The military-civilian administration in the Kharkov Region has accused Ukrainian forces of using cluster munitions to disperse anti-personnel mines in the village of Tokarevka.
The munitions, which are banned by a 1997 agreement, have also been deployed in Donetsk, officials say.
The administration announced that they had discovered the mines on Sunday and in a Telegram post showed a picture of a green butterfly-shaped device nestled in a patch of weeds.
The object, apparently a Soviet-era PFM-1, was almost invisible among the foliage.
Such munitions are typically scattered in large quantities, either by aircraft or artillery.
Designed to maim rather than kill, they are capable of blowing off or disfiguring a victim’s foot. The PFM-1 is banned under the 1997 Ottawa Convention, to which Ukraine is party.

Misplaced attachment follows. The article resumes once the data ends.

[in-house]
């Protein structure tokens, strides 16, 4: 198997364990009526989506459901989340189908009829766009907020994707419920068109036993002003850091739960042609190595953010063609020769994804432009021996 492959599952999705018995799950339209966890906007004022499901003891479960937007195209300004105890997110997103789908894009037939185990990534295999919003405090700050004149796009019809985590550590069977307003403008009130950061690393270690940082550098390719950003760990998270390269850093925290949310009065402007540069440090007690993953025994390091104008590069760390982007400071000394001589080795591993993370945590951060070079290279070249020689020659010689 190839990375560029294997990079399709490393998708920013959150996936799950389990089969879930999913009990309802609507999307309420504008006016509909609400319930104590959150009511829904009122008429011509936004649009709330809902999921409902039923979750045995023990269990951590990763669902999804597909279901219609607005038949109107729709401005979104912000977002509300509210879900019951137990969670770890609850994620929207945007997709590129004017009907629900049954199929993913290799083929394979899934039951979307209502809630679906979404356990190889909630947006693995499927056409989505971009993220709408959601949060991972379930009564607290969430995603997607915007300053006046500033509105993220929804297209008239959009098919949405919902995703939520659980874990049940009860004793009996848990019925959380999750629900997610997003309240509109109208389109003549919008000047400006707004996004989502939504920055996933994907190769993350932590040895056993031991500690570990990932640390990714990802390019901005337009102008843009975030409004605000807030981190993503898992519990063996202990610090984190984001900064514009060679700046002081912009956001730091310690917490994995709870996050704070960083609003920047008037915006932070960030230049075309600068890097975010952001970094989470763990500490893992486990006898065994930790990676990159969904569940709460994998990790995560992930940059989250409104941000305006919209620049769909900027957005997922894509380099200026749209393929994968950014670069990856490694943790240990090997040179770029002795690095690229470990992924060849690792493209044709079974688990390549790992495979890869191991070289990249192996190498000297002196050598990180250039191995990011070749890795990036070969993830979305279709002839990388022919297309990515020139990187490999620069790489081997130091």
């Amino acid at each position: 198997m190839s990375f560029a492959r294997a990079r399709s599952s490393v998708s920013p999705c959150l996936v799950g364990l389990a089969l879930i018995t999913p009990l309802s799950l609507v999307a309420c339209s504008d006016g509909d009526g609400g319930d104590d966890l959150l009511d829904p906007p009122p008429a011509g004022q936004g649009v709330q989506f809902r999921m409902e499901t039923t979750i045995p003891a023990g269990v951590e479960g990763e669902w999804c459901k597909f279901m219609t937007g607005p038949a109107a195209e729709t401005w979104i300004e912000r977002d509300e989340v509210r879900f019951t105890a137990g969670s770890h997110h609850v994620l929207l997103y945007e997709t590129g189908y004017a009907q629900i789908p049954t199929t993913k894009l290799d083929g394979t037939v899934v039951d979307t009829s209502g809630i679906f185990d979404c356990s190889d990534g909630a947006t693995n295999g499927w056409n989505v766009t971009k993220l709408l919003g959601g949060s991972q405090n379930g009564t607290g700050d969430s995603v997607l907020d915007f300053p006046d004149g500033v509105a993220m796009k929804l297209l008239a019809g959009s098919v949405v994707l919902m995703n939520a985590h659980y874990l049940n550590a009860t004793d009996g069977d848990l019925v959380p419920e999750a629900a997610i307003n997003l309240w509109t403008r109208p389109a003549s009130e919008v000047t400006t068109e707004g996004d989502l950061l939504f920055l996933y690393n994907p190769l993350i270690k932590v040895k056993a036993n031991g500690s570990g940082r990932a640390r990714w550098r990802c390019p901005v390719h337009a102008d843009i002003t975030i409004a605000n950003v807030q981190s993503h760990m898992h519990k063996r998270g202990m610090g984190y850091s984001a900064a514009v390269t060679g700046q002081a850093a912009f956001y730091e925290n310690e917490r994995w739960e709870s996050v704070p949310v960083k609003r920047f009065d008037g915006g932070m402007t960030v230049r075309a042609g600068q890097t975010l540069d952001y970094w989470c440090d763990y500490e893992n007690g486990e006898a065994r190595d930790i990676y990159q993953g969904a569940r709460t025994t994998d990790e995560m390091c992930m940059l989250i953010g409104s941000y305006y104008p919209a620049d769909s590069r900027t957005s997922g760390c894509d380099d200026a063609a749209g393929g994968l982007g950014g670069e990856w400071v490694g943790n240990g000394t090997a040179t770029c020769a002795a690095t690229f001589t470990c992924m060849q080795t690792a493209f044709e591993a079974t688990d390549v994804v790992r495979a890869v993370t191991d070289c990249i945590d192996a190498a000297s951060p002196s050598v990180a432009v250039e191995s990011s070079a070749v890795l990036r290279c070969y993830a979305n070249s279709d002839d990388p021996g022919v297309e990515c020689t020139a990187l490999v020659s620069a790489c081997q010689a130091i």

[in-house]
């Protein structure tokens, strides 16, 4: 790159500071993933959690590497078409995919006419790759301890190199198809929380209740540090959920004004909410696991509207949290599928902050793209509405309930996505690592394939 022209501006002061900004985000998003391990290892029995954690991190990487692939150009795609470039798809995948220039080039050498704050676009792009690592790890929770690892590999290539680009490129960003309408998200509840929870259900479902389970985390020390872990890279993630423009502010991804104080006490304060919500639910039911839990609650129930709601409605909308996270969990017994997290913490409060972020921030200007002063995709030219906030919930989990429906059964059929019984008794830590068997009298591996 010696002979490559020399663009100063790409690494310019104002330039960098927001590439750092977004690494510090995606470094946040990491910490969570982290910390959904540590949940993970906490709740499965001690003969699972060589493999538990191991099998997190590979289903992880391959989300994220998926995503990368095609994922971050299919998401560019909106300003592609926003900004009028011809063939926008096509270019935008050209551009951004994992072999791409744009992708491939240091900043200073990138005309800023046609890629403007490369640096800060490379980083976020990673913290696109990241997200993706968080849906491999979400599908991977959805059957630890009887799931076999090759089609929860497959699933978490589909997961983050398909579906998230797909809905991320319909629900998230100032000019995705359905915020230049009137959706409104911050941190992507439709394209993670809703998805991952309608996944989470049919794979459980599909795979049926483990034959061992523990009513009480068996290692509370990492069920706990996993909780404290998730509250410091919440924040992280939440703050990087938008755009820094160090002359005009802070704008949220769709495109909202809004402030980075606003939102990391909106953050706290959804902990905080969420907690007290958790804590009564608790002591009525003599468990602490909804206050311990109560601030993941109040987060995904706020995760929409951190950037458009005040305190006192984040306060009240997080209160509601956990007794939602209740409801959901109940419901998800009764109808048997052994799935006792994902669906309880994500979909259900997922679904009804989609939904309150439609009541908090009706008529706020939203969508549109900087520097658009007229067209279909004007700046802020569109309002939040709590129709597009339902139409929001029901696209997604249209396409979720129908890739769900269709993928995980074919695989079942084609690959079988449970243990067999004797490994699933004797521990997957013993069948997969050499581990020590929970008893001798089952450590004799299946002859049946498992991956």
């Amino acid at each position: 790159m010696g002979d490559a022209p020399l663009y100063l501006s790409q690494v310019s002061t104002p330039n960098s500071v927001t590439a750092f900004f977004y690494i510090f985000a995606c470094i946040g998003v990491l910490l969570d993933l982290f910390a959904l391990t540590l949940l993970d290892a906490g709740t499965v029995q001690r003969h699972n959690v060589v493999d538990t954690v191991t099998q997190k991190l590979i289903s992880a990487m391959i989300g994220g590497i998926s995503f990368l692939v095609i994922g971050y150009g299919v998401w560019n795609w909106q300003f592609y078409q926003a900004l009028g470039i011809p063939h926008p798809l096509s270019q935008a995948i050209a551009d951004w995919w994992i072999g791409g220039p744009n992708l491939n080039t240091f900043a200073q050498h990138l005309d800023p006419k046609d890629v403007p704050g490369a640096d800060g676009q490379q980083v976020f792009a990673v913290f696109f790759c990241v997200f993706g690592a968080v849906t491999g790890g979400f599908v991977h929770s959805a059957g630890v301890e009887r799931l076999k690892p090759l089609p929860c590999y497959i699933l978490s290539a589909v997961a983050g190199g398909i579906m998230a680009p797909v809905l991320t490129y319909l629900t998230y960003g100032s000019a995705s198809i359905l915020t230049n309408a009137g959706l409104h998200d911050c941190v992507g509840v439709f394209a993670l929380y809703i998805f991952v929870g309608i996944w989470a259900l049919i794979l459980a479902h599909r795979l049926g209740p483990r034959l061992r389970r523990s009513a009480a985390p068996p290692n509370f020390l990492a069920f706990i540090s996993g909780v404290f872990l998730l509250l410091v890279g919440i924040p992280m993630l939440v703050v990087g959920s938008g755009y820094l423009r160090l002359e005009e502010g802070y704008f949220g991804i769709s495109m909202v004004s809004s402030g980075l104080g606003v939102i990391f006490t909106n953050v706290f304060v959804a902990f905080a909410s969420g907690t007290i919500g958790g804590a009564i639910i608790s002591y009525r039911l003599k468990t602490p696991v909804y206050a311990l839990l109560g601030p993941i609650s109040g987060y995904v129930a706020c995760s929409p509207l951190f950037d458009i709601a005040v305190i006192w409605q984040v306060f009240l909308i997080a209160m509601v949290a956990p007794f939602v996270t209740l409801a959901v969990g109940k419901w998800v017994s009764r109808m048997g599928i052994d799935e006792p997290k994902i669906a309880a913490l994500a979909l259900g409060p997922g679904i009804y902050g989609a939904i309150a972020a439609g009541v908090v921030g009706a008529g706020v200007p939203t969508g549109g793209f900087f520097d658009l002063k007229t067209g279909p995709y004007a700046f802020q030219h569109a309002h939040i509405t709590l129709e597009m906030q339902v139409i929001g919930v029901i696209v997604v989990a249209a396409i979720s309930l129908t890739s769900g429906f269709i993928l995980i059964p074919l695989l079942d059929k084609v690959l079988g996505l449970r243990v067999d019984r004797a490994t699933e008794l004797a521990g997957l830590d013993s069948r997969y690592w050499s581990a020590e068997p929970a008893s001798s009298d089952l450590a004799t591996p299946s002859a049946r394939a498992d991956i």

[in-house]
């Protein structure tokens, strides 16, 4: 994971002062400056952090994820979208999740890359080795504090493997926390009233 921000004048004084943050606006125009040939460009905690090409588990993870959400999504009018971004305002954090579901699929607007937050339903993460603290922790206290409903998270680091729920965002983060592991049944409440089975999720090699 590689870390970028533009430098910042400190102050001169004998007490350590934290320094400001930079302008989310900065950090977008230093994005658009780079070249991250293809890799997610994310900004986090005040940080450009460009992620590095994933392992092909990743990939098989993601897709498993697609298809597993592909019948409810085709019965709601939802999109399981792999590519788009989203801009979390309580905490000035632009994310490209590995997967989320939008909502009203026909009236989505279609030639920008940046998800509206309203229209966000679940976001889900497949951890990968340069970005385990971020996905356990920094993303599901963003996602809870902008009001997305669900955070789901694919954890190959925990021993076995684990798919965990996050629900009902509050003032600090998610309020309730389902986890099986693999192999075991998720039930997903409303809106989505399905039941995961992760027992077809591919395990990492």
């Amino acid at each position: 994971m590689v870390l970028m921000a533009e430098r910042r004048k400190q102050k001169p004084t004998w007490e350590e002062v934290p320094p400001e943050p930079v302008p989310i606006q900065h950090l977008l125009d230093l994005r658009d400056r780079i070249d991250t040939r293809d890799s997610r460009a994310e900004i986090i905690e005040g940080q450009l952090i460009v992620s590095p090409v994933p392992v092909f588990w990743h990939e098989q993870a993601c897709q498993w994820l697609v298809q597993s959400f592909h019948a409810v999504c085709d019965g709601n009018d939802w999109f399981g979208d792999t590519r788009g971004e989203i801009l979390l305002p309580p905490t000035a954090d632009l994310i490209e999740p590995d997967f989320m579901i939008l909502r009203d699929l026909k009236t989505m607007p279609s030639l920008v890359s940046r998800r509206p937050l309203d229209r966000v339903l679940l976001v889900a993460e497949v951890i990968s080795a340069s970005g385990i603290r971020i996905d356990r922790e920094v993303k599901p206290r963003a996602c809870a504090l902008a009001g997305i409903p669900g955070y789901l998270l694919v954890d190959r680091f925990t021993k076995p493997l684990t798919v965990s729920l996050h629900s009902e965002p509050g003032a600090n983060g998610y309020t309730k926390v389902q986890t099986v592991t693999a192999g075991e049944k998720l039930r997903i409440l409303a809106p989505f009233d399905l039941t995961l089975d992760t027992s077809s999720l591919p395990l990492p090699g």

The Kharkov administration accused the “Kiev regime” of planting the explosives.
The same mines have been showered across the city of Donetsk, in the Donetsk People’s Republic, throughout the past week.
Donetsk Mayor Alexey Kulemzin said on Sunday that two people had sustained injuries from the landmines, including one who lost a foot. Photos and video footage from the city showed residents placing cardboard boxes over the mines and marking the surrounding areas with warning signs.
Kulemzin said on Sunday that more than 600 such mines had been disposed of in the preceding two days.
According to him, the Kyiv regime is using terrorist methods of war against the civilian population and captured military personnel, similar to ISIS.
“The Kyiv regime resorts to a variety of provocations and terrorist attacks in the territories liberated by the RF Armed Forces in order to intimidate the civilian population living there and provoke mass discontent,” he said.
He added: In particular, in Melitopol a Ukrainian sabotage group planted a bomb at the entrance to the building of the main department of the Ministry of Internal Affairs for the Zaporozhye region. As a result of the explosion, four people received injuries of varying severity.